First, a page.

While the appeal was pending, the Board passed another resolution on September 20, 1965 abolishing its Legal Department. The Appellate Division was so advised. After argument of the appeal, however, in an unreported opinion, it

affirmed the trial court's partial judgment, saying the evidence in the record sufficiently supported the trial court's finding that plaintiff, a veteran, had been removed for political reasons. The Appellate Division did not consider the effect of the new resolution abolishing the Legal Department. It declared, however, that the trial court's judgment should be modified to make the order restoring plaintiff to his position subject to "any lawful disposition" thereof in the meantime. Presumably because of the interlocutory nature of the matter, defendant made no application to this Court for certification to review the Appellate Division's judgment. On remand, the trial court modified its judgment as directed.

Thereafter, in an independent action, the resolution of the Board of Education abolishing the Legal Department was sustained in the trial court and later in an unreported opinion of the Appellate Division. This Court denied certification. Witkowski v. Board of Education, 50 N.J. 294 (1967).

Plaintiff accepted the decision in Witkowski that the Board's Legal Department was abolished properly on September 20, 1965. But he claimed on the basis of his earlier favorable judgment he was entitled to back pay between July 8, 1964 and September 20, 1965. The trial court agreed with that view and set the matter down to determine the compensation to which plaintiff was entitled. At that hearing, on the basis of the testimony previously taken, the court adjudged as a matter of law that the position of Chief Administrative Counsel was a full-time position; further, that in computing Perrella's back pay, his earnings from the practice of law should be applied in mitigation. Again, although final judgment had not been achieved, plaintiff appealed under R.R. 4:55-2.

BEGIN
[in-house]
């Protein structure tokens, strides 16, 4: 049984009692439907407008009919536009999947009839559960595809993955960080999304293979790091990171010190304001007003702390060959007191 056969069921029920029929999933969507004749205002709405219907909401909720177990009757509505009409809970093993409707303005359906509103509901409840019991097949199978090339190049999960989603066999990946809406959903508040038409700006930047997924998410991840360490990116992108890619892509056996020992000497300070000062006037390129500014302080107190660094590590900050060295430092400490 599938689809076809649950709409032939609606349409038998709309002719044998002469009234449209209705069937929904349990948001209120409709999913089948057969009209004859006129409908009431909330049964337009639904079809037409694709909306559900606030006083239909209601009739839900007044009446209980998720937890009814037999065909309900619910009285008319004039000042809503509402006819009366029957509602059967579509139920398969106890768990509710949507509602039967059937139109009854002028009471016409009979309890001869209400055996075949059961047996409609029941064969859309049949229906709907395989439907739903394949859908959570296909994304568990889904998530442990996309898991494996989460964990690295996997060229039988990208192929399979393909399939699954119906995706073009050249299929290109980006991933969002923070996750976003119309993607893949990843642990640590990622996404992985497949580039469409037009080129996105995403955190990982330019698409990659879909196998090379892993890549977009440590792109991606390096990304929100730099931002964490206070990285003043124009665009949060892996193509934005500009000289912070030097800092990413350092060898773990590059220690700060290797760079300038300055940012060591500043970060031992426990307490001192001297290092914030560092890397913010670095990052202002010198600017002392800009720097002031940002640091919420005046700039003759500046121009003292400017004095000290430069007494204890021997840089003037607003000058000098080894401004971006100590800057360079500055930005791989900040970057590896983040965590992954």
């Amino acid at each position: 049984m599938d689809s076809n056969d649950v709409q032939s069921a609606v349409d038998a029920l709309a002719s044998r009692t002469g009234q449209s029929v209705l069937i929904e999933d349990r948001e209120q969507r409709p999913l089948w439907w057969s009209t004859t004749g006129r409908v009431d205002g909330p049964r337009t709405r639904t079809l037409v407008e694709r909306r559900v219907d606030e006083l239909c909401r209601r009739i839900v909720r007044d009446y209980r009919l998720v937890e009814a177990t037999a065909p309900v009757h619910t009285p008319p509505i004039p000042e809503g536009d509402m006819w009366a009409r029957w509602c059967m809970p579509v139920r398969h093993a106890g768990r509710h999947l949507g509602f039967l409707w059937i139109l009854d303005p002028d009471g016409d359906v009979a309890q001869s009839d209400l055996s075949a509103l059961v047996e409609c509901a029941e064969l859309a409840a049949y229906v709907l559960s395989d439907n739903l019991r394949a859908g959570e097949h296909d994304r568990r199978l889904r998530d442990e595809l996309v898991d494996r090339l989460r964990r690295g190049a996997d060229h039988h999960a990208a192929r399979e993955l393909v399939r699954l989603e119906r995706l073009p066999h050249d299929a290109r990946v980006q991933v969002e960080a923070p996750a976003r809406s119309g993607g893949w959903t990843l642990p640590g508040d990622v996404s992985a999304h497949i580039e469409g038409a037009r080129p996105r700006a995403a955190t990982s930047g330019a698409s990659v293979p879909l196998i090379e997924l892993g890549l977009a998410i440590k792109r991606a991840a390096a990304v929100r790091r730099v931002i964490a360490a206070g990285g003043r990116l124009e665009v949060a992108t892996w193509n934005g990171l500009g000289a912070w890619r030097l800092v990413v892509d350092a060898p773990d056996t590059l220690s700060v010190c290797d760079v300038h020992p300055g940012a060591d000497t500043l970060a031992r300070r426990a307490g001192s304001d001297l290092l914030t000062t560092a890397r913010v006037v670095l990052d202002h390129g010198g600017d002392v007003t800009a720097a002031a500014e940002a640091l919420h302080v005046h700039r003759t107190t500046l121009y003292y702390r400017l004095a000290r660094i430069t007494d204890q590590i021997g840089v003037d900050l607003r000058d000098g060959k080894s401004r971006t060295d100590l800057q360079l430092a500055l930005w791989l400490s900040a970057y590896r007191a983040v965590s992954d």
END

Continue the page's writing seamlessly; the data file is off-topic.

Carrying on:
The Appellate Division, in an unreported opinion, affirmed the trial court's holding that a back-pay award would be subject to mitigation. In view of the brevity of the record, however, it declined to review the finding that plaintiff's

position was a "full-time position." The Appellate Division remanded to the trial court for the taking of further evidence, "the completion of the trial and the entry of a final judgment on all issues." In doing so it directed, and properly so, that "further appeals from interlocutory orders in this litigation, pursuant to R.R. 4:55-2, should be avoided."

At the renewed hearing in the trial court the parties stipulated (1) that the resolutions creating the position of Chief Administrative Counsel contained no language to the effect that devotion of full time to the Board's duties was required; (2) that they contained no language prohibiting him from practicing or continuing to practice law privately; and (3) that during the time Perrella was Chief Administrative Counsel he did continue his private practice of law and derived income therefrom.

Testimony and income tax returns were then introduced to show Perrella's gross income from the private practice of law for the years 1961 through 1965. After referring to the stipulation mentioned above, the trial judge decided plaintiff was entitled to his full annual $16,000 salary for the 14-1/2 months between July 8, 1964 and September 20, 1965. He concluded also, without stating a supporting legal rule, that under the circumstances no mitigation would be ordered. In addition, and despite the award of full salary totaling $19,333.32 without mitigation, a fee of $3,000 was allowed plaintiff's counsel, also chargeable against defendant. Upon entry of judgment, a third appeal was taken. The Appellate Division affirmed in an unreported opinion, and we granted defendant's petition for certification. 50 N.J. 292 (1967).

The piecemeal processing of this litigation has now reached a final judgment. Our certification has brought to this Court for the first time all aspects of the controversy. At oral argument we questioned whether plaintiff had tenure status with the Board at the time of his discharge. ...